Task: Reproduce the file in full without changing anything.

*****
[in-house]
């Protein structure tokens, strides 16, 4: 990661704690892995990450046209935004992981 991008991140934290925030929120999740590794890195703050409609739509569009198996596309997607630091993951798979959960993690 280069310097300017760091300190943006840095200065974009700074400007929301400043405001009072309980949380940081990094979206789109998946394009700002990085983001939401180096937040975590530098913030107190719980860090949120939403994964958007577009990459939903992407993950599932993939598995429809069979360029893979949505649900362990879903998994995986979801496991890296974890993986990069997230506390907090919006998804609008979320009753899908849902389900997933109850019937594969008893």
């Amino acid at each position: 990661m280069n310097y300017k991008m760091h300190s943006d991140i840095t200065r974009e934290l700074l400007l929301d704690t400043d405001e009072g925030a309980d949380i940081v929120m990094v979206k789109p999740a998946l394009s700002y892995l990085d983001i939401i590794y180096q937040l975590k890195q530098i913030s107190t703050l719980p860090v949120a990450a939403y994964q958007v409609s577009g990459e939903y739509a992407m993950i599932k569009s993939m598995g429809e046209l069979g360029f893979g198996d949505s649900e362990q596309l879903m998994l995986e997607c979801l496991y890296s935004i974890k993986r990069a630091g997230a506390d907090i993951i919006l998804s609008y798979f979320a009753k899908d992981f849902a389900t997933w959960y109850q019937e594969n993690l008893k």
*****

[in-house]
């Protein structure tokens, strides 16, 4: 990661704690892995990450046209935004992981 991008991140934290925030929120999740590794890195703050409609739509569009198996596309997607630091993951798979959960993690 280069310097300017760091300190943006840095200065974009700074400007929301400043405001009072309980949380940081990094979206789109998946394009700002990085983001939401180096937040975590530098913030107190719980860090949120939403994964958007577009990459939903992407993950599932993939598995429809069979360029893979949505649900362990879903998994995986979801496991890296974890993986990069997230506390907090919006998804609008979320009753899908849902389900997933109850019937594969008893």
């Amino acid at each position: 990661m280069n310097y300017k991008m760091h300190s943006d991140i840095t200065r974009e934290l700074l400007l929301d704690t400043d405001e009072g925030a309980d949380i940081v929120m990094v979206k789109p999740a998946l394009s700002y892995l990085d983001i939401i590794y180096q937040l975590k890195q530098i913030s107190t703050l719980p860090v949120a990450a939403y994964q958007v409609s577009g990459e939903y739509a992407m993950i599932k569009s993939m598995g429809e046209l069979g360029f893979g198996d949505s649900e362990q596309l879903m998994l995986e997607c979801l496991y890296s935004i974890k993986r990069a630091g997230a506390d907090i993951i919006l998804s609008y798979f979320a009753k899908d992981f849902a389900t997933w959960y109850q019937e594969n993690l008893k």